At the 29C3 Chaos Communication Congress that was held in Germany in December last year, researcher Sadia Afroz described to the audience that it is possible to identify up to 80% of underground Anonymous forum users using various methods including stylometric analysis, Latent Dirichlet allocation and the authorship attribution framework Jstylo. Stylometry uses linguistic information found in a document to perform authorship recognition
The researchers techniques could also be able to identify the subtle differences between a conversation on say credit card hacking from a discussion on creating exploits, however this is still being worked upon and is not possible yet. For the moment the analytic techniques look for Function Words as a means of identifying
“If our dataset contains 100 users we can at least identify 80 of them,” researcher Sadia Afroz told an audience at the 29C3 Chaos Communication Congress in Germany.
We wanted to see what stylometry could do when applied to an interesting real world dataset containing short text in multiple languages. As a result, we applied stylometry to leaked underground forums. Online forums are frequently used by cyber-criminals around the world to establish trade relationship and exchange fraudulent goods and services such as the sale of stolen credit card numbers and compromised hosts, spamming, phishing, and online credential theft. These forums are popular among the cyber-criminals as they are easily accessible and provide some high degree of anonymity. In this work, we examine several multilingual underground forums, for example, thebadhackerz.com, blackhatpalace.com, www.carders.cc, free-hack.com, hackel1te.info, hack-sector.forumh.net, rootwarez.org, L33tcrew.org, antichat.ru. We did authorship attribution on these users and so far have had 72% success in correct attribution (however we believe this number will be significantly improved by the time of the talk as we continue our analysis and bring in new features). Authorship attribution in the underground forums requires new features since the text used in these forums are multilingual, contain numerical information such as credit card and bank account numbers, and have many symbols in the URLs and services being shared. These properties of the text are not similar to common writing. We are expecting a significant increase in the accuracy once the above mentioned feature set is implemented.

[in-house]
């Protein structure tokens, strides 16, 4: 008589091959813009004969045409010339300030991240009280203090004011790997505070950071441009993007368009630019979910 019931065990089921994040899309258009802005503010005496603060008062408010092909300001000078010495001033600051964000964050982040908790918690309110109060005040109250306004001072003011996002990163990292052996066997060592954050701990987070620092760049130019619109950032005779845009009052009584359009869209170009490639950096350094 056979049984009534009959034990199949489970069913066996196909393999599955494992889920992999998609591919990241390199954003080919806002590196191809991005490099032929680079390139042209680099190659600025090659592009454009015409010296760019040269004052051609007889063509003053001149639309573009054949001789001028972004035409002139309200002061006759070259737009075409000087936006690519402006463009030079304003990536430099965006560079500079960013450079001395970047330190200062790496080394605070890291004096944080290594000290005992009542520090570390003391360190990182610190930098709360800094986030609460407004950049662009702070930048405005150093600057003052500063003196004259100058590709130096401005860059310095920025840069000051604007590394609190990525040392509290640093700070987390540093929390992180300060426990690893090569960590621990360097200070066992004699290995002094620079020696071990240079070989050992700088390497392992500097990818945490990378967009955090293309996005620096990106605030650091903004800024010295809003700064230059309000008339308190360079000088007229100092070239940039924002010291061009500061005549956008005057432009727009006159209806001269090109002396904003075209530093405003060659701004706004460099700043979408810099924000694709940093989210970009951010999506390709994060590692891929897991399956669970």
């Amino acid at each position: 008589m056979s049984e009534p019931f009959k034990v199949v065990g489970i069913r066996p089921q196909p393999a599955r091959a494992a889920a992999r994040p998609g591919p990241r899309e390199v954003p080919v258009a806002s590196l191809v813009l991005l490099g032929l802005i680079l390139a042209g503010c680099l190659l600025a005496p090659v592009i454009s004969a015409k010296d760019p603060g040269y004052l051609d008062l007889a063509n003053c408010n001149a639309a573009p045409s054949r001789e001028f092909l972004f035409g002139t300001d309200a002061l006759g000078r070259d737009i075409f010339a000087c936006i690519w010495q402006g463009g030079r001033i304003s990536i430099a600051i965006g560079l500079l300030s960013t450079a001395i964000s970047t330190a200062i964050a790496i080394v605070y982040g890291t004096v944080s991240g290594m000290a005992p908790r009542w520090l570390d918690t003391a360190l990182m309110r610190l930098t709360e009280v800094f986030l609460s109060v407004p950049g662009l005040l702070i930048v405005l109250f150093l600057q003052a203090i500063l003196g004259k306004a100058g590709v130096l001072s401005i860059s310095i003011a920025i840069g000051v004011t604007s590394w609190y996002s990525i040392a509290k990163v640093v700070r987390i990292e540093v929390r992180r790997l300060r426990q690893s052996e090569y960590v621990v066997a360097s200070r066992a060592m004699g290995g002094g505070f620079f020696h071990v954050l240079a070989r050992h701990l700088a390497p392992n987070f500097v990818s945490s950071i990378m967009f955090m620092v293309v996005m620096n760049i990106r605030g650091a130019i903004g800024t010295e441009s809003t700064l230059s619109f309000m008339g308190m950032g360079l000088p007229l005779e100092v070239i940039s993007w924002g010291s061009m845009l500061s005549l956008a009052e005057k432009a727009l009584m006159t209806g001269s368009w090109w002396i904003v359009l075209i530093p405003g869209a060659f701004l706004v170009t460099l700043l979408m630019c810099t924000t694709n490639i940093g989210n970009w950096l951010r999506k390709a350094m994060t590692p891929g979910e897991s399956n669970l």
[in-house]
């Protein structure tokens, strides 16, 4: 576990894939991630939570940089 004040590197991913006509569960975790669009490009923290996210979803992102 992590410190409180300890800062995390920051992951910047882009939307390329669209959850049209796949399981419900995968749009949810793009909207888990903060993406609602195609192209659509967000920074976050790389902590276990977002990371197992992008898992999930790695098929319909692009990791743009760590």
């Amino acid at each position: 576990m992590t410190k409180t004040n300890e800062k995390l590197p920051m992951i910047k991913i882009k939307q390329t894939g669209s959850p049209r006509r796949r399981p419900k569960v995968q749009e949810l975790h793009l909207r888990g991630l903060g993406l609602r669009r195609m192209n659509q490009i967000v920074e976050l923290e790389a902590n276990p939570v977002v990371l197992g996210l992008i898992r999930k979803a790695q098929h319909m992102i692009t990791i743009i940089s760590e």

It found up to 300 distinct discussion topics in the forums, with some of the most popular being carding, encryption services, password cracking and blackhat search engine optimisation (SEO) tools. Whilst the researchers state that they are able to identify up to 80% of individuals via their writing patterns, they could only do this when the text being analysed was in English. When the writing was in any other language the results went down to 65%. Translating the foreign text using free online tools like Google translate and Bing didn’t aid in improving the results (if you have ever used Google to translate a certain amount of text from one language to another, you will understand why)
However, there are also open-source tools that have been released that will aid in anonymising users from authorship recognition methods such as the methods discussed by the researchers like Anonymouth (Authorship Recognition Evasion Tool) and JStylo. (An Authorship Recognition Analysis Tool) JStylo, is the machine learning engine which powers Anonymouth
Video tutorial on how to use Anonymouth and Deceiving Authorship Detection
Here is the talk by researcher Sadia Afroz and team and is very eye-opening. (45 mins long)
The research was carried out by the Drexel and George Mason universities research team consisting of composed of Sadia Afroz, Aylin Caliskan Islam, Ariel Stolerman, Rachel Greenstadt, and Damon McCoy.
So what are the implications of the researchers finding and how and when will companies and indeed governments start to use such analytic tools to look for individuals across the internet by their writing styles? That really is the big question. We could very well see people’s anonymous Twitter, Facebook, reddit accounts scanned into huge databases that an algorithm would then go to work on, attempting to link certain accounts and forum posts by their unique writing styles via Function Words and stylometric patterns. Maybe that is just me being very paranoid, but with the amount of snooping certain governments currently carry out, it’s not that far-fetched by any stretch. Either way it really was a fascinating bit of research from the Drexel and George Mason research teams and one I hope isn’t used against law-abiding people instead of the intended criminal element.